A union boss has voiced concerns that Shell’s choice to withdraw from Cambo could put a dent in plans for a ‘just transition’.
John Boland, regional officer at Unite, says, irrespective of the oil major’s reasons for pulling out, the decision will be viewed as a result of “media and political pressure”.
He fears less confidence will hamper North Sea investment, meaning oil and gas companies will need fewer workers.
That could cause “devastation” to the offshore workforce and would do nothing to help a ‘just transition’, Mr Boland said.
A shock decision
Industry has been reacting to Shell’s shock decision to pull out of the controversial Cambo field, west of Shetland.
Without the backing of a big oil company, it not known if Siccar Point Energy, which has a 70% in the project, can push ahead.
In the first phase the West of Shetland project is targeting 175 million barrels of oil.
In a statement released yesterday, Shell, which has a 30% stake in the field, claimed “the economic case for investment in this project is not strong enough”.
But many are suggesting the oil giant was also influenced by the enormous backlash from politicians and activists that Cambo has endured this year.
Mr Boland said: “I think it is concerning because of the message that it sends out. Regardless of the reasons Shell decided to pull out of Cambo, it will be perceived that it was because of the media and political pressure.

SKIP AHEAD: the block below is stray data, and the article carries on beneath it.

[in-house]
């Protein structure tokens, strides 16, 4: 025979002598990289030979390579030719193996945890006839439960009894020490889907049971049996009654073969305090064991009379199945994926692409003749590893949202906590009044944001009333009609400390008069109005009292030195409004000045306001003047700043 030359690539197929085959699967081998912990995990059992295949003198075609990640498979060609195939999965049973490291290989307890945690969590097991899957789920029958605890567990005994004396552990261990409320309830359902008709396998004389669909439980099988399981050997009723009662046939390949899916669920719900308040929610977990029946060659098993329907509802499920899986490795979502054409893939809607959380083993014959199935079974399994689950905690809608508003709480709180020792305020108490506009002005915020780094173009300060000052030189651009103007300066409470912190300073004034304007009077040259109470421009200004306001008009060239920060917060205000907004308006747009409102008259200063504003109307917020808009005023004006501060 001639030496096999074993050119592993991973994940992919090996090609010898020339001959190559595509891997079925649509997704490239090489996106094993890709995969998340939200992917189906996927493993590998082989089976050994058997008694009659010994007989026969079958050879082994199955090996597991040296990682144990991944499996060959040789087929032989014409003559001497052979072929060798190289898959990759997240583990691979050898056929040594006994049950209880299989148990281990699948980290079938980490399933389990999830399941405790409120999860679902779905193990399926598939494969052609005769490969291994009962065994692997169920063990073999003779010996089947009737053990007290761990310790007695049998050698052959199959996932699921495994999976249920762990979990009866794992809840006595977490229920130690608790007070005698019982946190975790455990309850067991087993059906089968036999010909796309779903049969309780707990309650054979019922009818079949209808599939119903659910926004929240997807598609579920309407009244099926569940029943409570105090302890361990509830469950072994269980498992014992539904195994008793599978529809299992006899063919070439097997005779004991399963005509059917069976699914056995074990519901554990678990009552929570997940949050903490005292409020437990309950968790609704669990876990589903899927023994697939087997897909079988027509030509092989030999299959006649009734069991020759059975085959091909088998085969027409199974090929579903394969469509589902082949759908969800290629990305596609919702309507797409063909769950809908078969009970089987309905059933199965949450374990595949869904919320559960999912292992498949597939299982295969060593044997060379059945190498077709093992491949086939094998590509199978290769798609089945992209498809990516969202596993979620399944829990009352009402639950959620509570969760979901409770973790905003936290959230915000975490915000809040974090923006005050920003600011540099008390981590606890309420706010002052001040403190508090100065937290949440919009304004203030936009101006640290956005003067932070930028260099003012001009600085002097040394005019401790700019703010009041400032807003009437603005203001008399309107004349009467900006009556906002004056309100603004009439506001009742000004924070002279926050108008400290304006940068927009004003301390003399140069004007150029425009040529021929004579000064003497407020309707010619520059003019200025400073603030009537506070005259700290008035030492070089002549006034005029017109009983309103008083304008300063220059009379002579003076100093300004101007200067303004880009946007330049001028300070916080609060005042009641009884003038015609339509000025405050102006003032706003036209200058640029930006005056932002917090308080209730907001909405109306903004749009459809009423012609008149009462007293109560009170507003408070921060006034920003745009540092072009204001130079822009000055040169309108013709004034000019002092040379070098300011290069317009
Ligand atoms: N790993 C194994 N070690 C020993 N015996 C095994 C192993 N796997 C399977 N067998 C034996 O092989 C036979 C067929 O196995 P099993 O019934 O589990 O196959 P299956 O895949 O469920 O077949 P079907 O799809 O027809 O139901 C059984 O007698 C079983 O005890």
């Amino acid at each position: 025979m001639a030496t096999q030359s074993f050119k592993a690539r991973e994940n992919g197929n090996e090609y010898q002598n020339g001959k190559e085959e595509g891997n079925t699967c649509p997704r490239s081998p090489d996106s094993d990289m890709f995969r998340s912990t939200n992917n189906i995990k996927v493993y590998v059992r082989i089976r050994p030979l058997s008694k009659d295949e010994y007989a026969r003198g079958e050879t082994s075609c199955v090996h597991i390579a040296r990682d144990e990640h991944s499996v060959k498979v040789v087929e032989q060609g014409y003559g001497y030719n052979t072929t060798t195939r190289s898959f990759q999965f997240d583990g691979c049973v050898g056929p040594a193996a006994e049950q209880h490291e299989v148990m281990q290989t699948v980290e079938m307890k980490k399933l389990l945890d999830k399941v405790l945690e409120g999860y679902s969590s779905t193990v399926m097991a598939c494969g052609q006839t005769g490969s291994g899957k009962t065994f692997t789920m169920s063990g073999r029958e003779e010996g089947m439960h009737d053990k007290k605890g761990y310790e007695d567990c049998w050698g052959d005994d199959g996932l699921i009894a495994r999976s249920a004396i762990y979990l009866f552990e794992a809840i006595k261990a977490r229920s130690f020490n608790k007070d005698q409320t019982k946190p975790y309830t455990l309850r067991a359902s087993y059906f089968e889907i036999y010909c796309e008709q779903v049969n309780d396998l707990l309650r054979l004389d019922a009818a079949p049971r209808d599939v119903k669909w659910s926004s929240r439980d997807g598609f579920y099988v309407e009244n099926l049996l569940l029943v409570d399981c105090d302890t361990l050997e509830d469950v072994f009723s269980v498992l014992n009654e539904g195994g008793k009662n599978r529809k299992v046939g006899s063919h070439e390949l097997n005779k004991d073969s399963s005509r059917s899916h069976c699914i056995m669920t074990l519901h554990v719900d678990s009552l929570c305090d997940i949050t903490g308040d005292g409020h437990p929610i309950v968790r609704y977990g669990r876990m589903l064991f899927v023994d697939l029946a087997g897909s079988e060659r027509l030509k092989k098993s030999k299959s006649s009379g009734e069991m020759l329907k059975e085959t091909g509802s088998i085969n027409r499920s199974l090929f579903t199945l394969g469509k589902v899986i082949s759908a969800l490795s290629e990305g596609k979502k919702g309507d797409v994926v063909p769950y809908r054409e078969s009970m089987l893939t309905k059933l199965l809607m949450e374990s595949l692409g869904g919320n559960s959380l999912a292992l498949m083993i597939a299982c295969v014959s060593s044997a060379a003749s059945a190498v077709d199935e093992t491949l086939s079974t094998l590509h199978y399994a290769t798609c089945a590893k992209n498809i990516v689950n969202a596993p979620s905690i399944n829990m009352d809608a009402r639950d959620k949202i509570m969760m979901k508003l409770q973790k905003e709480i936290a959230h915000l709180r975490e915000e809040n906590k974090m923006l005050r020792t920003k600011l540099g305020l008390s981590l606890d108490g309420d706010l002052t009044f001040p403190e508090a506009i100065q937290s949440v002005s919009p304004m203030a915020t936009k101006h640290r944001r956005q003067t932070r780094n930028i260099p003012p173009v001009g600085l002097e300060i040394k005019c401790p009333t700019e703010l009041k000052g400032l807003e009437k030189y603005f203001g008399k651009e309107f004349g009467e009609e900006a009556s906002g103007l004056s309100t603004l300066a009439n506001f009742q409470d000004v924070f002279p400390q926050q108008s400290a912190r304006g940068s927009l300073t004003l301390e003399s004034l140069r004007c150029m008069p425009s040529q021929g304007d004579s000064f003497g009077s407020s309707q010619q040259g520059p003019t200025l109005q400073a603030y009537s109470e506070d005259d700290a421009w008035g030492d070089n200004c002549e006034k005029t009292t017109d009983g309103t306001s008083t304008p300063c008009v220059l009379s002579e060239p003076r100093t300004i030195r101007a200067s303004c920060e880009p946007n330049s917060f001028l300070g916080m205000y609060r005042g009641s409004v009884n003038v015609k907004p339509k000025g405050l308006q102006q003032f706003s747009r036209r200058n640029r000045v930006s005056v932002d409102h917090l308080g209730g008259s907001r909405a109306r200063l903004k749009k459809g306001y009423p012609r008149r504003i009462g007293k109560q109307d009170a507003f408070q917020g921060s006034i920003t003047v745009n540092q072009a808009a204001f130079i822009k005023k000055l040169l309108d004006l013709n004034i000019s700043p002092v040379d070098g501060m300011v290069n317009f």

“This will impact on confidence in the North Sea and investment, with the result being less work and less workers required.
“This does not help a just transition as, at present, there is nothing for workers to transition too.
“Everyone agrees there needs to be a move from fossil fuels to renewable energies and that workers should not be left behind; yet we are seeing a determined effort to quickly reduce oil and gas (and the jobs involved) with little thought to the devastation it will cause to the offshore workforce if there are not alternative jobs for them.”
There is general consensus on the need for a just transition away from fossil fuels, one which allows oil workers to retrain for low carbon jobs.
But there are fears that if a North Sea shutdown occurs too quickly, many will be left out of work and will leave the industry altogether.
In turn, that could harm the UK’s planned renewables drive.
Jake Molloy, regional organiser for union the RMT, says a glut of ideology has dominated the Cambo debate and means practical plans aren’t being formulated.
He said: “There will be some among the climate activists who will be popping champagne corks today on hearing that Cambo is at risk.
“But the news that investment in the North Sea is at risk should worry society, the economy and government about what the future now holds for us.
“You could see a very rapid decline and everything that we’re trying to do to transition could be very quickly lost.
“That would be a major failing because we can’t see a repeat of the miners situation again, and that’s what the North Sea faces.”